Flight 253 and Nigeria's growing radical Islamism

By  Fr. Stan Chu Ilo, Catholic Register Special
  • January 15, 2010
{mosimage}The botched terrorist attempt on an American airliner by 23-year-old Nigerian Umar Farouk Abdulmutallab has raised serious questions about airport security and terrorism. It has also raised concerns about the rights and dignity of innocent and law-abiding travellers in light of new security measures.

More troubling, however, are the unanswered questions about the role radical Islamism in Nigeria played in creating the environment for Abdulmutallab and future young African terrorists like him.

One of the emerging dynamics of the new world order is the unrestricted flow of information and communication across the globe. The age of innocence for Africa is fast gone as many young Africans now have access to all kinds of materials on the Internet. As Pope Benedict XVI said at the African Synod last year, one of the pathologies afflicting Africa is the “spiritual toxic waste” imported from outside Africa. One such waste and a growing danger is Islamic fundamentalism and radicalization.  

Many young privileged Africans, especially those exposed to Western and Islamic education, can easily access the ever-growing faceless cells of radical Islamic groups like al-Qaeda. The leader of radical Islamic group the Movement for Islamic Renewal, Abubakar Mujahid, noted that Western education offered young Muslims a knife. “A knife can be used to cut things or it can be used by a thief to steal.” In a sense, exposure to Western life has become for many radical African Islamists like Abdulmutallab a knife for the senseless destruction of the lives of innocent people and for prosecuting asymmetrical terrorist activities.

Abdulmutallab represents a worrying radicalization of young Nigerian Muslims since the 1980 Muslim uprising in Kano. This has resulted in more than 20 religious uprisings in northern Nigeria led by fundamentalist Islamists. Hundreds of lives, mainly Christian laity and priests, have been lost and many churches were destroyed.

Abdulmutallab’s failed act has been rightly condemned by various Islamic organizations and the Nigerian government. However, these fail to address the question of a growing Islamic fundamentalism in Nigeria. It has also not answered the question of the isolation of many young African migrants abroad who leave their families and are exposed abroad to dangers of fundamentalist groups.

The Islamic fundamentalism that drove Abdulmutallab to attempt to bring down Flight 253 is rooted in a hatred for Western values, intolerance of any non-Islamic religions and values, the rejection of multiculturalism and the idea of a secular state. It is also built on an irrational passion for a totalitarian pan-Islamic world in which other religions are either relative or totally obliterated from the world. In Nigeria especially this radicalization is also fuelled by a growing frustration with the Nigerian government and Western governments and companies who continue to do business in the oil sector in a country where the majority of young people do not have access to the basic necessities of life and have no hope of a better future. The mainly Muslim northern part of Nigeria is a seething cauldron of anger among young Muslims.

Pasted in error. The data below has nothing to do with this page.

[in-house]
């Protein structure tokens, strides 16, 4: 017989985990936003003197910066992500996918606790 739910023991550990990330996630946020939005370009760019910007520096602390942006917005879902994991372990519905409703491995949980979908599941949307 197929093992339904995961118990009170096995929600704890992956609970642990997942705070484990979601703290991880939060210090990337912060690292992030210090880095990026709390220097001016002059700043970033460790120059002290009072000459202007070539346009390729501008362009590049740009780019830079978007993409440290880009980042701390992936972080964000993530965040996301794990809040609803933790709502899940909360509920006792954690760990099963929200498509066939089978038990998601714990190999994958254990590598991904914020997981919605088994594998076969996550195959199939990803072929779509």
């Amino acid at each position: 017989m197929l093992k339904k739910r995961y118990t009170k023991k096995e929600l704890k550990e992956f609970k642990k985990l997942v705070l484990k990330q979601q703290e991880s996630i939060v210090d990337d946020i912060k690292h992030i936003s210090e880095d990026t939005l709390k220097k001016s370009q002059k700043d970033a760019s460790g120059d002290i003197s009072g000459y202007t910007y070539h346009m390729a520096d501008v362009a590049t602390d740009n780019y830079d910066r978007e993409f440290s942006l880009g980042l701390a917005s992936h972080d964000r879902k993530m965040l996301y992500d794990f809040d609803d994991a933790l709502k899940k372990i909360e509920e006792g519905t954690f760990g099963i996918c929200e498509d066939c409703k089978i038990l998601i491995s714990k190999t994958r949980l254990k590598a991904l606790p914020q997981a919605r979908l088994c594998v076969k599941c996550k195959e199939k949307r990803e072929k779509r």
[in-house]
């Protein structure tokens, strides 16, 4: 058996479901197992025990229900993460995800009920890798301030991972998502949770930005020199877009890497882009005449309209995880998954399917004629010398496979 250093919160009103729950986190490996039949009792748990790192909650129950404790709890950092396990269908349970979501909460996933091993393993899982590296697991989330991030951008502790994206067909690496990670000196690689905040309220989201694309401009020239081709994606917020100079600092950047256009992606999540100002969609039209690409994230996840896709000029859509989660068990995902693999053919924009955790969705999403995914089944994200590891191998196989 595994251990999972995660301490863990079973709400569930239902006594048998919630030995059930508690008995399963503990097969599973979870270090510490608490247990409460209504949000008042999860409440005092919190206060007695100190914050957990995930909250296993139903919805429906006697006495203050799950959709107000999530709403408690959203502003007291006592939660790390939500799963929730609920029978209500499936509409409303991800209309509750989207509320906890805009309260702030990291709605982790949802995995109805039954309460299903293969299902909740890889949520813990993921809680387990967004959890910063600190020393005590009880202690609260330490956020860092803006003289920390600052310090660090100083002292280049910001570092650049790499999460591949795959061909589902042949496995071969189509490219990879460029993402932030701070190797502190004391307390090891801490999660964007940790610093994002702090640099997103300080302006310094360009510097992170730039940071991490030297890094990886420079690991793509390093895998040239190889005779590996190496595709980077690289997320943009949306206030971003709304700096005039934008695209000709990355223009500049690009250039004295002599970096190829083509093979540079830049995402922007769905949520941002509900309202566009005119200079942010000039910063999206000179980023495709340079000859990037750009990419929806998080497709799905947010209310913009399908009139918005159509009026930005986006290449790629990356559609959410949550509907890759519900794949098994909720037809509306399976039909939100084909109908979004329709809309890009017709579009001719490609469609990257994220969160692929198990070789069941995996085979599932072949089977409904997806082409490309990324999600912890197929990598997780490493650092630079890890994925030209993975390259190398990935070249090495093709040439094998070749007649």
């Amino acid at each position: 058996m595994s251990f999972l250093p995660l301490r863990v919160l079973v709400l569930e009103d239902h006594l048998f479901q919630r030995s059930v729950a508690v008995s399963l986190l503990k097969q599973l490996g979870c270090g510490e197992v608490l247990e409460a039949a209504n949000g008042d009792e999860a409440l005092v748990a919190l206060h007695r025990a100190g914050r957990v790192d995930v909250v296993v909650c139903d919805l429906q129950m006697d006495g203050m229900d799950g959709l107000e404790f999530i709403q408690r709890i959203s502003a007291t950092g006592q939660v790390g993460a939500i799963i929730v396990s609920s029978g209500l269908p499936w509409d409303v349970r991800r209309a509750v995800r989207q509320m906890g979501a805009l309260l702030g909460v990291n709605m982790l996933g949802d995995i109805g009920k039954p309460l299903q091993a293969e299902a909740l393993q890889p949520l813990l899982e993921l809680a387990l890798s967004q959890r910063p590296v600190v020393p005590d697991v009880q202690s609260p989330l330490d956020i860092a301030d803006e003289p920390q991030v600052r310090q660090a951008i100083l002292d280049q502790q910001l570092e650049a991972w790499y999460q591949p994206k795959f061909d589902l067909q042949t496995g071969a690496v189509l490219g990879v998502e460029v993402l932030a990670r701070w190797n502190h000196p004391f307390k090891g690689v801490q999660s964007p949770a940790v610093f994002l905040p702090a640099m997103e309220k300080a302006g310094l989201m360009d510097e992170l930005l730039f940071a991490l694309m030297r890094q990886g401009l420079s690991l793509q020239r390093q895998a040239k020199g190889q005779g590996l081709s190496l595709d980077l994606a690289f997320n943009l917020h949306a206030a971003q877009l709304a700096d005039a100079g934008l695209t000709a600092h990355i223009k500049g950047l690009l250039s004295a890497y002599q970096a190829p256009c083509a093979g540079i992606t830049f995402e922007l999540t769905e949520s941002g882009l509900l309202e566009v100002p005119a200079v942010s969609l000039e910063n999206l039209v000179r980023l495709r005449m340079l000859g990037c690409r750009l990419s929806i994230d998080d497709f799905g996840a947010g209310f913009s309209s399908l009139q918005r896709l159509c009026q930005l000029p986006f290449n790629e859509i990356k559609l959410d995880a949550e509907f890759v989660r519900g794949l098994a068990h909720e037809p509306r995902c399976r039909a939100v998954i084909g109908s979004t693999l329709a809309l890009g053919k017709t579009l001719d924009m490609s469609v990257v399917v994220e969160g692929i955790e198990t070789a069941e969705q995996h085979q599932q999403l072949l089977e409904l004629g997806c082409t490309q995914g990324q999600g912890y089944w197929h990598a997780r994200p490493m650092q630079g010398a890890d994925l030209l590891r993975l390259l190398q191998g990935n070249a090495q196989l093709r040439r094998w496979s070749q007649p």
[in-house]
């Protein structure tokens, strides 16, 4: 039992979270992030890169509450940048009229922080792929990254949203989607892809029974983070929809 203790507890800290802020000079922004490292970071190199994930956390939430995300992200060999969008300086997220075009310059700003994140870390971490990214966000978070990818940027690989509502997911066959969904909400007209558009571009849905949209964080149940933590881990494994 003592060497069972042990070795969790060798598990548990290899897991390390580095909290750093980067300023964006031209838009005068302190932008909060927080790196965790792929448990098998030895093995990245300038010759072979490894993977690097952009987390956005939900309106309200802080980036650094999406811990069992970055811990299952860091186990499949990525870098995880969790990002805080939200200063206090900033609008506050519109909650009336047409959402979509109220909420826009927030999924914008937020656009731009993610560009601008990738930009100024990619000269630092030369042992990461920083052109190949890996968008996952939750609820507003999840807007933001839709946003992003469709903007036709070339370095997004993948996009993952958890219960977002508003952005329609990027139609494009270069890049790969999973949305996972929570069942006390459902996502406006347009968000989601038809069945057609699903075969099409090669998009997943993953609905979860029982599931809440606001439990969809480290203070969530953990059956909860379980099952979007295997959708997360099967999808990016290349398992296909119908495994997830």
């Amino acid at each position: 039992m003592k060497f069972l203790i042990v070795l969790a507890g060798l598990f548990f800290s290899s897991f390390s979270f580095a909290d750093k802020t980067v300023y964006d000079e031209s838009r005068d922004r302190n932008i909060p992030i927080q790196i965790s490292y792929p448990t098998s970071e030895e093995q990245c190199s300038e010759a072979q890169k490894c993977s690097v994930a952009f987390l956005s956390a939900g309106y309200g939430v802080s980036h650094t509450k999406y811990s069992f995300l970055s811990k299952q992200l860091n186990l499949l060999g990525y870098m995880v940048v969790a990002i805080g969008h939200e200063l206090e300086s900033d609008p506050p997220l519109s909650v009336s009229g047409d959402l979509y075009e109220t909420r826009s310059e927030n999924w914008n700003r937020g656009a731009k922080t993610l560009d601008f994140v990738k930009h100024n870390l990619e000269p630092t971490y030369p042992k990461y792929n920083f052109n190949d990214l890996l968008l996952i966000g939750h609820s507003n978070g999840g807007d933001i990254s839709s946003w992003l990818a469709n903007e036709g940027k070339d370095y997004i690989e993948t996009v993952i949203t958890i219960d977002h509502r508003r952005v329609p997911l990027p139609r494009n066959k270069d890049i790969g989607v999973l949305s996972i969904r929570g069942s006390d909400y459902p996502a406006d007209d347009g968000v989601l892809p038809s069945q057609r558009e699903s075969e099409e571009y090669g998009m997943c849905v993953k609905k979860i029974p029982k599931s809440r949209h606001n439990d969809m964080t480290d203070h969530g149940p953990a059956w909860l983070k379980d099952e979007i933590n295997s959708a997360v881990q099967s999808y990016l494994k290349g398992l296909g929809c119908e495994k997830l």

Northern Nigeria is boiling with religious tension because 16 states have introduced strict Sharia laws. And young Muslims are being brought up to see the idea of the secular state as a Western invention to suppress claims of the Islamic religion against that of the state.

It is obvious this kind of radical religious climate impacts heavily on the worldview of impressionable youth like Abdulmutallab. The political, economic and social condition in Nigeria and the porous borders between Nigeria and Chad, Niger and Sudan have made easy movement and interaction among young jihadists and radicals possible. Poor internal security and intelligence in northern Nigeria and other West African countries, and the increasing dissemination of radical literature and Internet accessibility, are creating the possibilities of a growing radical Islamism in the region.

What is also evident is that unless governments are improved in Africa, with better living conditions, multicultural and inclusive education, education that upholds the dignity of differences, the rule of law and a measure of law and order, many African countries will be potential training grounds for future jihadists. Failed and failing states in sub-Saharan Africa provide the alchemy for domestic and international terrorism. 

While there is widespread outrage in Nigeria about Abdulmutallab’s failed plot, and a general feeling among Nigerians that he does not represent the true face of Nigerians or Islam in Nigeria, the question of dealing with the burgeoning radical Islamism and religious intolerance among Muslim youth remains a concern. This is particularly so because Nigeria continues to display instability and a lack of cohesion in fundamental aspects of national life found in genuine constitutional democracies. Unfortunately, the teeming Christian population in West Africa has not come up with any positive response to meet this ever present and growing danger.

(Fr. Chu Ilo is a Nigerian priest working in the diocese of Peterborough and a doctoral theology student at the University of St. Michael’s College.)

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